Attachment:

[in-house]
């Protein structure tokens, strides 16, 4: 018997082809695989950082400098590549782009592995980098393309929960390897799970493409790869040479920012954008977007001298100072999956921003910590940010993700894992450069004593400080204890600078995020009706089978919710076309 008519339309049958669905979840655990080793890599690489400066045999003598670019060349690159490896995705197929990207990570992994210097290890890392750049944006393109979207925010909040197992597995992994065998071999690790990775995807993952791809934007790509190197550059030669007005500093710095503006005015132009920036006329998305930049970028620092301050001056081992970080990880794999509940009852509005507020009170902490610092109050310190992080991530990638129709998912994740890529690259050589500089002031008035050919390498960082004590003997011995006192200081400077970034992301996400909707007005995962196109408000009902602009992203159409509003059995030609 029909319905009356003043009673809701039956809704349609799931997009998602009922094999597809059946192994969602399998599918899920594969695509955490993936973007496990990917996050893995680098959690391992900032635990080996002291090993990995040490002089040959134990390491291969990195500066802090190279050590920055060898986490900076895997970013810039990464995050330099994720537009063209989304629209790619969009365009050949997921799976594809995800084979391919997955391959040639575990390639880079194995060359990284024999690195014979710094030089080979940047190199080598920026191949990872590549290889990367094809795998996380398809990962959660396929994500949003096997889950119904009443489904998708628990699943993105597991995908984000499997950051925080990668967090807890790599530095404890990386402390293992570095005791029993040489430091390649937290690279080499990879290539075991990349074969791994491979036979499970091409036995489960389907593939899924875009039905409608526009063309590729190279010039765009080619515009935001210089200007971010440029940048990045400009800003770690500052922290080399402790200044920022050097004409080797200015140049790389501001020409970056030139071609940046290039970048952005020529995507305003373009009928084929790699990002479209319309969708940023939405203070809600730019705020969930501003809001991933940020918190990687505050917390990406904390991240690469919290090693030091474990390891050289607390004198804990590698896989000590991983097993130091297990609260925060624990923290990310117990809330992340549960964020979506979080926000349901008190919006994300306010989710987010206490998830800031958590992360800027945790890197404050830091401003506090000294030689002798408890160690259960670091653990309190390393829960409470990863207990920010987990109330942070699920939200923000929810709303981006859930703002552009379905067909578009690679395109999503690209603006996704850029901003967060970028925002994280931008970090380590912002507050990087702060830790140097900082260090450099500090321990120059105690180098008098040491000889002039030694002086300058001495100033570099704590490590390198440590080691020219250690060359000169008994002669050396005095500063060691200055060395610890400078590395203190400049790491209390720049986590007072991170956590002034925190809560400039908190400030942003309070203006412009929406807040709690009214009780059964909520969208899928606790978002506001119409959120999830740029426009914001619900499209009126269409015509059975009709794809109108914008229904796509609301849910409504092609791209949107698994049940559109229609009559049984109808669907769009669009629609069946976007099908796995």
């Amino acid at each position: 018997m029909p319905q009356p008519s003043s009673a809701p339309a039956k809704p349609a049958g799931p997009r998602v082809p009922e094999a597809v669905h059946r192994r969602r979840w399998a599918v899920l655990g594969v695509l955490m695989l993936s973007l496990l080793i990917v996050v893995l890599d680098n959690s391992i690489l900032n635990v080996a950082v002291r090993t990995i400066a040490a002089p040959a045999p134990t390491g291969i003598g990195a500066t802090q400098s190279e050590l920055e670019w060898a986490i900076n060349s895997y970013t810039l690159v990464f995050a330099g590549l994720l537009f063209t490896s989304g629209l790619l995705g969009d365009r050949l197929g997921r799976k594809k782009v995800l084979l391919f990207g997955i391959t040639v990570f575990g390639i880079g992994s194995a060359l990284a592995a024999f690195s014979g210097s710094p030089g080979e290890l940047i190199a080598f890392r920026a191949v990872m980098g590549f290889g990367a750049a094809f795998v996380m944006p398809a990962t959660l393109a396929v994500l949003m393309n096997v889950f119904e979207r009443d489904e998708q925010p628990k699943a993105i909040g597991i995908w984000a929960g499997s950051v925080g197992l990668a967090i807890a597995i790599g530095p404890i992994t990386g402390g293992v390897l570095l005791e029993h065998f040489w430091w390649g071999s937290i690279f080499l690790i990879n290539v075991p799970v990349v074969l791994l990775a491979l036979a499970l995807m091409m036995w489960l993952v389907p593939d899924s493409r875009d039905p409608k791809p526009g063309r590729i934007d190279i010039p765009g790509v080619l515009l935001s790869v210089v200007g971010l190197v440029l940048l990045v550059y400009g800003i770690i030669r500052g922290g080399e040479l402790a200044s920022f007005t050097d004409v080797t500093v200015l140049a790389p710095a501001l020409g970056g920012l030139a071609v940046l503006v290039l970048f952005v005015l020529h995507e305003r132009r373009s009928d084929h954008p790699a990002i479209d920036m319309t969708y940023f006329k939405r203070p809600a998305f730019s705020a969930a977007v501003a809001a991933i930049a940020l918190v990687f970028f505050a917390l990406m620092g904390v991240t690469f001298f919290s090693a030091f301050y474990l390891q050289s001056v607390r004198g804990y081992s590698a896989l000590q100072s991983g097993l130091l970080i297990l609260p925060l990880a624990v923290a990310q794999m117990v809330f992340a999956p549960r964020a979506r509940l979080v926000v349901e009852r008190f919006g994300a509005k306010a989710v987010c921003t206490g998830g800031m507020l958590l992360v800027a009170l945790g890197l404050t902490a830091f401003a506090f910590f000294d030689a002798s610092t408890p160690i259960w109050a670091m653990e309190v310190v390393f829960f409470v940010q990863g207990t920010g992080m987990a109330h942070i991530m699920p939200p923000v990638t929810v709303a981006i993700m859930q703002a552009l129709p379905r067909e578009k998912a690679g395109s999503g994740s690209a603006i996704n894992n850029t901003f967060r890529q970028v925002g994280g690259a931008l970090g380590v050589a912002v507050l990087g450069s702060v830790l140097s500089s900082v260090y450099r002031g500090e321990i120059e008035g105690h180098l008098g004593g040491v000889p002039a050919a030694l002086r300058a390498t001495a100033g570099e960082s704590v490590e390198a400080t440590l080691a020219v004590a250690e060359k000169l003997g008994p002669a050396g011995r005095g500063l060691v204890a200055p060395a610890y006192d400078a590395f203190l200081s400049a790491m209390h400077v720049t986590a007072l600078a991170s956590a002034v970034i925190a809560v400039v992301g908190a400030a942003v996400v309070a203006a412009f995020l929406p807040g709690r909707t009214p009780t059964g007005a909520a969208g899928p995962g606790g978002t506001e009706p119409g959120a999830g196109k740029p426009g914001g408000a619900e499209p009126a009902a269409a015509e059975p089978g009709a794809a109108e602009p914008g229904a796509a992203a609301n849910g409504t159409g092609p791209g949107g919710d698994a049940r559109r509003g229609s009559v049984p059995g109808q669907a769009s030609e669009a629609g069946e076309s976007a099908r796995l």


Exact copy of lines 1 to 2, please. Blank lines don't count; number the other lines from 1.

[in-house]
């Protein structure tokens, strides 16, 4: 018997082809695989950082400098590549782009592995980098393309929960390897799970493409790869040479920012954008977007001298100072999956921003910590940010993700894992450069004593400080204890600078995020009706089978919710076309 008519339309049958669905979840655990080793890599690489400066045999003598670019060349690159490896995705197929990207990570992994210097290890890392750049944006393109979207925010909040197992597995992994065998071999690790990775995807993952791809934007790509190197550059030669007005500093710095503006005015132009920036006329998305930049970028620092301050001056081992970080990880794999509940009852509005507020009170902490610092109050310190992080991530990638129709998912994740890529690259050589500089002031008035050919390498960082004590003997011995006192200081400077970034992301996400909707007005995962196109408000009902602009992203159409509003059995030609 029909319905009356003043009673809701039956809704349609799931997009998602009922094999597809059946192994969602399998599918899920594969695509955490993936973007496990990917996050893995680098959690391992900032635990080996002291090993990995040490002089040959134990390491291969990195500066802090190279050590920055060898986490900076895997970013810039990464995050330099994720537009063209989304629209790619969009365009050949997921799976594809995800084979391919997955391959040639575990390639880079194995060359990284024999690195014979710094030089080979940047190199080598920026191949990872590549290889990367094809795998996380398809990962959660396929994500949003096997889950119904009443489904998708628990699943993105597991995908984000499997950051925080990668967090807890790599530095404890990386402390293992570095005791029993040489430091390649937290690279080499990879290539075991990349074969791994491979036979499970091409036995489960389907593939899924875009039905409608526009063309590729190279010039765009080619515009935001210089200007971010440029940048990045400009800003770690500052922290080399402790200044920022050097004409080797200015140049790389501001020409970056030139071609940046290039970048952005020529995507305003373009009928084929790699990002479209319309969708940023939405203070809600730019705020969930501003809001991933940020918190990687505050917390990406904390991240690469919290090693030091474990390891050289607390004198804990590698896989000590991983097993130091297990609260925060624990923290990310117990809330992340549960964020979506979080926000349901008190919006994300306010989710987010206490998830800031958590992360800027945790890197404050830091401003506090000294030689002798408890160690259960670091653990309190390393829960409470990863207990920010987990109330942070699920939200923000929810709303981006859930703002552009379905067909578009690679395109999503690209603006996704850029901003967060970028925002994280931008970090380590912002507050990087702060830790140097900082260090450099500090321990120059105690180098008098040491000889002039030694002086300058001495100033570099704590490590390198440590080691020219250690060359000169008994002669050396005095500063060691200055060395610890400078590395203190400049790491209390720049986590007072991170956590002034925190809560400039908190400030942003309070203006412009929406807040709690009214009780059964909520969208899928606790978002506001119409959120999830740029426009914001619900499209009126269409015509059975009709794809109108914008229904796509609301849910409504092609791209949107698994049940559109229609009559049984109808669907769009669009629609069946976007099908796995």